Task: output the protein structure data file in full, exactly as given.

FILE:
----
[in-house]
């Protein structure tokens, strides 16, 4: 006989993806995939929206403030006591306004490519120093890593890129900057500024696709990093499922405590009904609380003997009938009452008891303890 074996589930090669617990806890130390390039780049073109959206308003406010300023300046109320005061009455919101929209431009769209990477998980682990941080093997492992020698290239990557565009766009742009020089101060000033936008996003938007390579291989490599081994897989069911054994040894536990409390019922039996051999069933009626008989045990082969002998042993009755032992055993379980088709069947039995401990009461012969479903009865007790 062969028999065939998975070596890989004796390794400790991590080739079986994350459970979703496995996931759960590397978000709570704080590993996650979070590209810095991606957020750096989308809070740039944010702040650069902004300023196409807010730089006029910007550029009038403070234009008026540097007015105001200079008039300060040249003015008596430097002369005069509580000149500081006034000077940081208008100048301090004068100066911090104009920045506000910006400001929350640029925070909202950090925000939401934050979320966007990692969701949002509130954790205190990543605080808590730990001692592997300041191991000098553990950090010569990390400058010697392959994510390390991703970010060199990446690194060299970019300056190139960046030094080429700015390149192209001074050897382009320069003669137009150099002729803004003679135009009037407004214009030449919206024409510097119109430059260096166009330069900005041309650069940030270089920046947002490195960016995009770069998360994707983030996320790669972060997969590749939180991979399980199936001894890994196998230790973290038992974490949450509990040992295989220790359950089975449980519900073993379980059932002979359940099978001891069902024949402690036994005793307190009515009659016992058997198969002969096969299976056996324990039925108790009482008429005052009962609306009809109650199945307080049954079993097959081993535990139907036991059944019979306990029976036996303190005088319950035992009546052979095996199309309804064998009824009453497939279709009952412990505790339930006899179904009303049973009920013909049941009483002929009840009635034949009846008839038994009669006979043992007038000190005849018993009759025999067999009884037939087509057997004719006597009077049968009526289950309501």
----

[in-house]
């Protein structure tokens, strides 16, 4: 006989993806995939929206403030006591306004490519120093890593890129900057500024696709990093499922405590009904609380003997009938009452008891303890 074996589930090669617990806890130390390039780049073109959206308003406010300023300046109320005061009455919101929209431009769209990477998980682990941080093997492992020698290239990557565009766009742009020089101060000033936008996003938007390579291989490599081994897989069911054994040894536990409390019922039996051999069933009626008989045990082969002998042993009755032992055993379980088709069947039995401990009461012969479903009865007790 062969028999065939998975070596890989004796390794400790991590080739079986994350459970979703496995996931759960590397978000709570704080590993996650979070590209810095991606957020750096989308809070740039944010702040650069902004300023196409807010730089006029910007550029009038403070234009008026540097007015105001200079008039300060040249003015008596430097002369005069509580000149500081006034000077940081208008100048301090004068100066911090104009920045506000910006400001929350640029925070909202950090925000939401934050979320966007990692969701949002509130954790205190990543605080808590730990001692592997300041191991000098553990950090010569990390400058010697392959994510390390991703970010060199990446690194060299970019300056190139960046030094080429700015390149192209001074050897382009320069003669137009150099002729803004003679135009009037407004214009030449919206024409510097119109430059260096166009330069900005041309650069940030270089920046947002490195960016995009770069998360994707983030996320790669972060997969590749939180991979399980199936001894890994196998230790973290038992974490949450509990040992295989220790359950089975449980519900073993379980059932002979359940099978001891069902024949402690036994005793307190009515009659016992058997198969002969096969299976056996324990039925108790009482008429005052009962609306009809109650199945307080049954079993097959081993535990139907036991059944019979306990029976036996303190005088319950035992009546052979095996199309309804064998009824009453497939279709009952412990505790339930006899179904009303049973009920013909049941009483002929009840009635034949009846008839038994009669006979043992007038000190005849018993009759025999067999009884037939087509057997004719006597009077049968009526289950309501």